Writing the Natural World

Historic Cabin at Audubon Acres, a property of the Chattanooga Audubon Society. Photo by Ray Zimmerman.

On September 14, 2023, I presented a session on nature writing at Audubon Acres. Participants discussed several exemplary works and spent some time writing. There was time to share our writing. I have included a list of resources I distributed during the session. These exemplary works are an excellent start if you want to explore writing or reading about the natural world. If I left out a favorite of yours, please feel free to add it as a comment.


 “Wild Geese” by Mary Oliver perennially surfaces, and I smile every time I read it. To read this poem, I turn to my copy of Bright Wings, a book of poems about birds, edited by former US Poet Laureate Billy Collins and richly illustrated by wildlife artist David Sibly. Online copies abound.

“Crows” by Mary Oliver is a poem I discovered in the book Crow Planet by Lyanda Lynn Haupt.

J Drew Lanham, America’s best-known Black birdwatcher, wrote “9 Rules for the Black Birdwatcher,” which appears on the website of Orion Magazine.

“The Smoky the Bear Sutra” is a fabulous poem by Gary Snyder. When he first published it, he appended the words, “May be reproduced free forever.” https://sacred-texts.com/bud/bear.htm

 “In Mystic” by Joy Harjo appears in her book Conflict Resolution for Holy Beings.


North with the Spring by Edwin Way Teale is nature writing as travel. It was the first in his Pulitzer Prize-winning series, The American Seasons.

The Living Year by Mary Q. Steele is a lovely nature through the seasons book I discovered when I read an excerpt in the noteworthy anthology The Woods Stretched for Miles. The Living Year is out of print, but I obtained a copy from a used book dealer. She wrote this book in a style Aldo Leopold popularized with his book A Sand County Almanac several years ago.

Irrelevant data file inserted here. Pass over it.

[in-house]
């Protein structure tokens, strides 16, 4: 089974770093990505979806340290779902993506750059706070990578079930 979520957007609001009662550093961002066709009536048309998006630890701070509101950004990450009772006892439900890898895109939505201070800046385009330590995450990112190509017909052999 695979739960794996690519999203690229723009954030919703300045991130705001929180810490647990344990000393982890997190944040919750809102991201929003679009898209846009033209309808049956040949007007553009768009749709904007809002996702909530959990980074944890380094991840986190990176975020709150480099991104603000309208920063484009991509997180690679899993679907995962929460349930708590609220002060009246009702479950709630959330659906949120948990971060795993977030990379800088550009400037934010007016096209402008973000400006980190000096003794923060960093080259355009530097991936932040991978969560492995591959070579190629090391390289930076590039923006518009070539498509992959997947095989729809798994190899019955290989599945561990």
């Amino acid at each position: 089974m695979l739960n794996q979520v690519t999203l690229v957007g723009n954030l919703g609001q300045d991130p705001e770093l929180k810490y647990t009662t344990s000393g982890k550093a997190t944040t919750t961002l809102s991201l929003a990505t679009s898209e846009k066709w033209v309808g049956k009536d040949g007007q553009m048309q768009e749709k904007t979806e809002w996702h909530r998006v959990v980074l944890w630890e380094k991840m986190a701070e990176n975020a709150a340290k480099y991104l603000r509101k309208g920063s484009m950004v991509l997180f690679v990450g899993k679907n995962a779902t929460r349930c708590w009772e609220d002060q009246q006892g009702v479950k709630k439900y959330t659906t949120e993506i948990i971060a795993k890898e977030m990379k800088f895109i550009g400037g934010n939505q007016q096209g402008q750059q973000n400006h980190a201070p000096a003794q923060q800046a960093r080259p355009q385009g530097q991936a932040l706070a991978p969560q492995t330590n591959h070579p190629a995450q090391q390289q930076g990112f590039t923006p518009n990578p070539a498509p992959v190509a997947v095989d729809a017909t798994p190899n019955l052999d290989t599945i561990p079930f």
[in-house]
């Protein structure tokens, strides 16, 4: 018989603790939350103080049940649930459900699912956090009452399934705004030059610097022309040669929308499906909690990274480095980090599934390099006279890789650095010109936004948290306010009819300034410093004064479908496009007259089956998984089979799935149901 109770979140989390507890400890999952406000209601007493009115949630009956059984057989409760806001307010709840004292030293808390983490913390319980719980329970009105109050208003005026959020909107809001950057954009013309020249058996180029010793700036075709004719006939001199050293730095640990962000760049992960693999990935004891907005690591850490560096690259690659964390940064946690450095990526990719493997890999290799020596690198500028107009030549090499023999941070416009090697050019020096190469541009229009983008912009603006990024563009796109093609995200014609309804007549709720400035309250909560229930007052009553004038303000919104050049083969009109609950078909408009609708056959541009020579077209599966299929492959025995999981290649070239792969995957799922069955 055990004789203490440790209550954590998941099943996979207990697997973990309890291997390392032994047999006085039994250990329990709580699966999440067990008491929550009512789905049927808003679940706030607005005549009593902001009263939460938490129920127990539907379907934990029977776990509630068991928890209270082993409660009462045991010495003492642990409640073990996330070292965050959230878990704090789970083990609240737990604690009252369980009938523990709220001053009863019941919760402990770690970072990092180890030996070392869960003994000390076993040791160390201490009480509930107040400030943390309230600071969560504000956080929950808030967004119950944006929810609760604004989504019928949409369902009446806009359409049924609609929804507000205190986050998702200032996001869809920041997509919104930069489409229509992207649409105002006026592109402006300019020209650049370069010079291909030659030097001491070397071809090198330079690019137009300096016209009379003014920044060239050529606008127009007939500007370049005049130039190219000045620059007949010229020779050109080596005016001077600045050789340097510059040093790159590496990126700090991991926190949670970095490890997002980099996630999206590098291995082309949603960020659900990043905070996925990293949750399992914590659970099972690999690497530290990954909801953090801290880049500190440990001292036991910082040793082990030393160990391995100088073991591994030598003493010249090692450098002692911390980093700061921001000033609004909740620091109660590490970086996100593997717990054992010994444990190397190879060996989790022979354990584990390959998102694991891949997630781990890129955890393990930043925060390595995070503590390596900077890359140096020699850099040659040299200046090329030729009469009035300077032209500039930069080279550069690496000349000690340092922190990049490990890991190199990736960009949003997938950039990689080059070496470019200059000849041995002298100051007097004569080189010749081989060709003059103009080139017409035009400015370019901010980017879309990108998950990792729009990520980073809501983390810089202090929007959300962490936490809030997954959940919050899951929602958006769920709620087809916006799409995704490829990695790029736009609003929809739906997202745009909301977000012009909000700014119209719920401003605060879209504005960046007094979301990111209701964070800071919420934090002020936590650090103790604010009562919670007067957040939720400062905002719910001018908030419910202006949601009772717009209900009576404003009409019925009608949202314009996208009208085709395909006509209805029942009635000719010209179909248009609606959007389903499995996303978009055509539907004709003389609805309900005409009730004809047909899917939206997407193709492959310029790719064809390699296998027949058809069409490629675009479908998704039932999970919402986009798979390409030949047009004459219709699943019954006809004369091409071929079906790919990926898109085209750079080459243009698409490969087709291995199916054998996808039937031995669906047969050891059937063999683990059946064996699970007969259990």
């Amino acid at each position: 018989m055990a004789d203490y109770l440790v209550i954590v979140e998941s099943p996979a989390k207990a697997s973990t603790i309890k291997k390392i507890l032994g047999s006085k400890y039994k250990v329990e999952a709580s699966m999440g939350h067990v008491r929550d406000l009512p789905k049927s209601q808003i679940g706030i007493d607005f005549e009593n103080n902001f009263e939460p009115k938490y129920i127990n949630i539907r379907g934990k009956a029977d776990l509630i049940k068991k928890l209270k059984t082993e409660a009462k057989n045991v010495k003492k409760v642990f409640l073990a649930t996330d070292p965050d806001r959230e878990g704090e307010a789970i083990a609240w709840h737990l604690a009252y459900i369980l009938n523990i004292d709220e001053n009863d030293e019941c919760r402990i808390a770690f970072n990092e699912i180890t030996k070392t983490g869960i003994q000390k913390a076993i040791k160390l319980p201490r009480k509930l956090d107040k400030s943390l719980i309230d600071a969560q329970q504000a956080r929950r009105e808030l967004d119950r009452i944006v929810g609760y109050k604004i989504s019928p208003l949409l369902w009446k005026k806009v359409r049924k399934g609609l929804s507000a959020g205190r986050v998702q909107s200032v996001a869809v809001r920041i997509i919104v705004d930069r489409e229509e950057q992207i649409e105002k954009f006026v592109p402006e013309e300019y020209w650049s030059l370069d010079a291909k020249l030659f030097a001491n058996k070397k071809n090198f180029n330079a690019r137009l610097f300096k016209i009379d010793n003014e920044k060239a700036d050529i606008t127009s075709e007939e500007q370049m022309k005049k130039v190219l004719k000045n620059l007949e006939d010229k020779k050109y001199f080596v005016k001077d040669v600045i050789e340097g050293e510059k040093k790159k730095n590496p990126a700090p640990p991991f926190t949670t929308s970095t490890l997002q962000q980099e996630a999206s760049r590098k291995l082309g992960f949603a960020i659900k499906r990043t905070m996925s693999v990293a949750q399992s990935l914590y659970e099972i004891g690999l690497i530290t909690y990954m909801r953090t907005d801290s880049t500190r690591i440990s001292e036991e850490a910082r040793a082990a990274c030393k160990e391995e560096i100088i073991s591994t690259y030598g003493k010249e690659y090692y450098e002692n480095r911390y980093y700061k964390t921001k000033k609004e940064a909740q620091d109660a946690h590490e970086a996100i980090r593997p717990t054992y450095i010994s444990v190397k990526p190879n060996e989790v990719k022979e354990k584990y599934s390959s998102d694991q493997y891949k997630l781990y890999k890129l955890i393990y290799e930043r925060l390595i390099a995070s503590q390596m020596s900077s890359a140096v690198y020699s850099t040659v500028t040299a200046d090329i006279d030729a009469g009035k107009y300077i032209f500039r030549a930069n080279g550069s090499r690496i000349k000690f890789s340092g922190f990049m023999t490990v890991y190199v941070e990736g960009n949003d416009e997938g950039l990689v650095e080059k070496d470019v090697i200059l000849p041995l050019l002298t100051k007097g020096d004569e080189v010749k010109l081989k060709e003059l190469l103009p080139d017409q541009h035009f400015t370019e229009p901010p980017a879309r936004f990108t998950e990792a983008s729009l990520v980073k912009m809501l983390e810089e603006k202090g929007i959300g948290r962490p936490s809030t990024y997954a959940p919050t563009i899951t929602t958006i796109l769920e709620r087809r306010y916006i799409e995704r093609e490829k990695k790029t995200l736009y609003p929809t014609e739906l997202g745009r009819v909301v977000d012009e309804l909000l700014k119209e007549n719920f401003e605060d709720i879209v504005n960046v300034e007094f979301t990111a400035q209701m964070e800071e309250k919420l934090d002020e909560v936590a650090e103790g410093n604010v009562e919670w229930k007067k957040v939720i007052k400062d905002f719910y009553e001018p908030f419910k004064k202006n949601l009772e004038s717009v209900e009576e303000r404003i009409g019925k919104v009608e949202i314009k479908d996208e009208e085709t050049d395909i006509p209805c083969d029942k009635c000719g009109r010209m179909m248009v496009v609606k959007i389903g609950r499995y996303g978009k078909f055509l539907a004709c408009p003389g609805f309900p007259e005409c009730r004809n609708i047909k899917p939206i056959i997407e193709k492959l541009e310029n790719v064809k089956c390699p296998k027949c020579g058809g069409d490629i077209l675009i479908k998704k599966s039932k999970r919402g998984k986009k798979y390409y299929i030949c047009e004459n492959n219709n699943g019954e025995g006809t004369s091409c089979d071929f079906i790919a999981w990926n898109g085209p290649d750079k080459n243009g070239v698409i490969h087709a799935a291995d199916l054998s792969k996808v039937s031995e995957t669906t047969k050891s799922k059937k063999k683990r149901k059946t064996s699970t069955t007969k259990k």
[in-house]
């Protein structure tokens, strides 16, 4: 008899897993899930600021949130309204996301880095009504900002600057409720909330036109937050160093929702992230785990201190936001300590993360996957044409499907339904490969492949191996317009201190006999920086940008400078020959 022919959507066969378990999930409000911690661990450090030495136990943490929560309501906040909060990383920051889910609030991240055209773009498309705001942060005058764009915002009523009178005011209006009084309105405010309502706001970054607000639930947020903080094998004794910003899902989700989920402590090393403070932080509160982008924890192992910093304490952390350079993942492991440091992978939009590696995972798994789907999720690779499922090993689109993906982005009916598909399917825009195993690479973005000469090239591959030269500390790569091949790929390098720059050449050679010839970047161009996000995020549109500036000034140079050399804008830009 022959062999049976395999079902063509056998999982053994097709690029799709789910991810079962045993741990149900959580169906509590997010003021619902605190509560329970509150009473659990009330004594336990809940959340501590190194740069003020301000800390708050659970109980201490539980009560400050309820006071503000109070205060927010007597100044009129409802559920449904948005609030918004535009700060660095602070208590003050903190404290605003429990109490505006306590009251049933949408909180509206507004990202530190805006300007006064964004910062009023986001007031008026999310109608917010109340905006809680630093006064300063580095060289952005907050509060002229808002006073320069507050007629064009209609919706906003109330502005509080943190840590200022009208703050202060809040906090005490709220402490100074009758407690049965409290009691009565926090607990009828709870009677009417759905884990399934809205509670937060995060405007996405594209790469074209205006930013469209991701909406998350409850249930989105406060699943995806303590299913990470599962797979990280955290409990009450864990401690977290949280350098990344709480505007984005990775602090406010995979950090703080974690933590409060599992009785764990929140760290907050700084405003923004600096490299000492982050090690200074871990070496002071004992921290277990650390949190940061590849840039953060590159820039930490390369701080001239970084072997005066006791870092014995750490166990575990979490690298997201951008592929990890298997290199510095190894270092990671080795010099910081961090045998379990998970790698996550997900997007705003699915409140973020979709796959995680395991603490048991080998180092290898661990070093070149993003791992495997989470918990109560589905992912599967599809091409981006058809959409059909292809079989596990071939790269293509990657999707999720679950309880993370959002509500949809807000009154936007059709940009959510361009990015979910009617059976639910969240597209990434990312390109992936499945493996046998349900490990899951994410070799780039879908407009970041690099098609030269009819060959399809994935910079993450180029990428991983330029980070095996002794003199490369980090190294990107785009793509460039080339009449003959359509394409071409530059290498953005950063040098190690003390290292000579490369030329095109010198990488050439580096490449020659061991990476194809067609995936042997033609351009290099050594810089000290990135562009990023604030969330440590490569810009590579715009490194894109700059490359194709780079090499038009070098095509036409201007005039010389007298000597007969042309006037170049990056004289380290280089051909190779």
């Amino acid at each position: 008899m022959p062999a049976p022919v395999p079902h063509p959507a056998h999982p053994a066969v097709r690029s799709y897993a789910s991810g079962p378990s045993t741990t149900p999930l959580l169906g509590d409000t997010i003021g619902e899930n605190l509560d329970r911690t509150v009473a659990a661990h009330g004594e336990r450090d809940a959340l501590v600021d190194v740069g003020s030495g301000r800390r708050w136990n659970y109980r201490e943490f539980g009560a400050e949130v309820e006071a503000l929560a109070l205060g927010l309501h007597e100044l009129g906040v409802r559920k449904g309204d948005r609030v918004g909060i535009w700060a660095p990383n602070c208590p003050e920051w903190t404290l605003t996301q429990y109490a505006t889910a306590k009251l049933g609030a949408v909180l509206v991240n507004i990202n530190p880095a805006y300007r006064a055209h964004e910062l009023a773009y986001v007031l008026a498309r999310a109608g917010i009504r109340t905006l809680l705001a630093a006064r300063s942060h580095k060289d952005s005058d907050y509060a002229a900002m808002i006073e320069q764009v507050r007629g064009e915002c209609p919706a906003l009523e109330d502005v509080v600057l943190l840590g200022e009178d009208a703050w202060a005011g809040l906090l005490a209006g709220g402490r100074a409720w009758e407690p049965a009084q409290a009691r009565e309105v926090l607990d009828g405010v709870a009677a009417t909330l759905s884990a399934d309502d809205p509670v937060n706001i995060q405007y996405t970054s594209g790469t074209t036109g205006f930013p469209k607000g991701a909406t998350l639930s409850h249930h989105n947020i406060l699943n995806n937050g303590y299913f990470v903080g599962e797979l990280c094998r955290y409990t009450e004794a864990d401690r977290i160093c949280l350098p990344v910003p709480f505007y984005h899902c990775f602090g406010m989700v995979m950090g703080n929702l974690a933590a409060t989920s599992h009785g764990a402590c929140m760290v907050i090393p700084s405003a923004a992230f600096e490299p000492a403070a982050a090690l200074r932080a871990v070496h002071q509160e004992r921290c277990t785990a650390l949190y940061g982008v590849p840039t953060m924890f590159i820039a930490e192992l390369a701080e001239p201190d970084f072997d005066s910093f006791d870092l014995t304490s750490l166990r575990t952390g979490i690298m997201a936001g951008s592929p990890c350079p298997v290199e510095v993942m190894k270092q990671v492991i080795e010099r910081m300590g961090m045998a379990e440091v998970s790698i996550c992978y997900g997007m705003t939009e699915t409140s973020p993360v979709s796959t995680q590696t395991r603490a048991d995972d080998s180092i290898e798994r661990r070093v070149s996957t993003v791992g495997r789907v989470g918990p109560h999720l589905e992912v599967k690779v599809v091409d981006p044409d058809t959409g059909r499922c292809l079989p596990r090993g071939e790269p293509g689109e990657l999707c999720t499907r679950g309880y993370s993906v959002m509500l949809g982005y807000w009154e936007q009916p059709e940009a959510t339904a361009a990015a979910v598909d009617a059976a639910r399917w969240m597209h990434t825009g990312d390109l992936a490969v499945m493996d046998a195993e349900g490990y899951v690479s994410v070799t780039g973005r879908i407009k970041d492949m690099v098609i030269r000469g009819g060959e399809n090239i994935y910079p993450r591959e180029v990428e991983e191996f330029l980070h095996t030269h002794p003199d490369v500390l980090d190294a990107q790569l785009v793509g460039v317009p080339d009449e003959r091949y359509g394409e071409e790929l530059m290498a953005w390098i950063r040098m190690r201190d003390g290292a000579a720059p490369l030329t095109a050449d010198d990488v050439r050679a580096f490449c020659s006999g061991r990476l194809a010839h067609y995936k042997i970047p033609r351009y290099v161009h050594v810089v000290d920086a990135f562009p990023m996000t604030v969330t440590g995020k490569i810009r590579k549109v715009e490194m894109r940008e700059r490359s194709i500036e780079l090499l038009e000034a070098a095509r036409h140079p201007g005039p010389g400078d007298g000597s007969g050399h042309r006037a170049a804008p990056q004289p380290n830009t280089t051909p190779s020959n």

Ecology of a Cracker Childhood is a nature memoir by Janisse Ray. I reread it occasionally. Her other titles are well worth a read, as are those of any of these authors.

 “The Cowboy and His Cow” is a nature polemic by Edward Abbey opposing grazing on federal land. He once read it at the University of Wyoming, a school with ties to beef production, and noted the comments shouted from the audience.

 “Speaking of Nature” by Robin Kimmerer is an essay on the relationship between language and ideas. Speaking from a Native American perspective, she mentions the “Indian Boarding Schools” as an attempt to erase Native Culture. It appears on the website of Orion Magazine.

Thirteen Ways to Smell a Tree by David George Haskell is an appeal to reaffirm our connection to the natural world. It was published in the UK, but Blackwell’s ships free to the US.

Fictional works in which the natural world plays a significant role.

The Sky, The Stars, The Wilderness is a collection of short stories by Rick Bass and a great place to start.

I have ordered a copy of Where the Crawdads Sing by Delia Owens and look forward to reading it.

I have yet to read The Woods of Fannin County by Janisse Ray, but it is on my list.

The Old Man and The Sea by Ernest Hemingway is a classic story of nature as an adversary.

The Bear by William Faulkner is a story of vanishing wilderness.

Resources and how-to publications for nature writers.

Orion Magazine features some of the best nature writing.

The Greatest Nature Essay Ever by Brian Doyle is an essay on how to write a nature essay.

Tell It Slant is a how-to book on writing nonfiction with practice exercises at the end of each chapter. The chapter on engaging the senses is foundational.

The Naturalist by Barry Lopez is an essay on how he relates to the natural world and how to become a naturalist.

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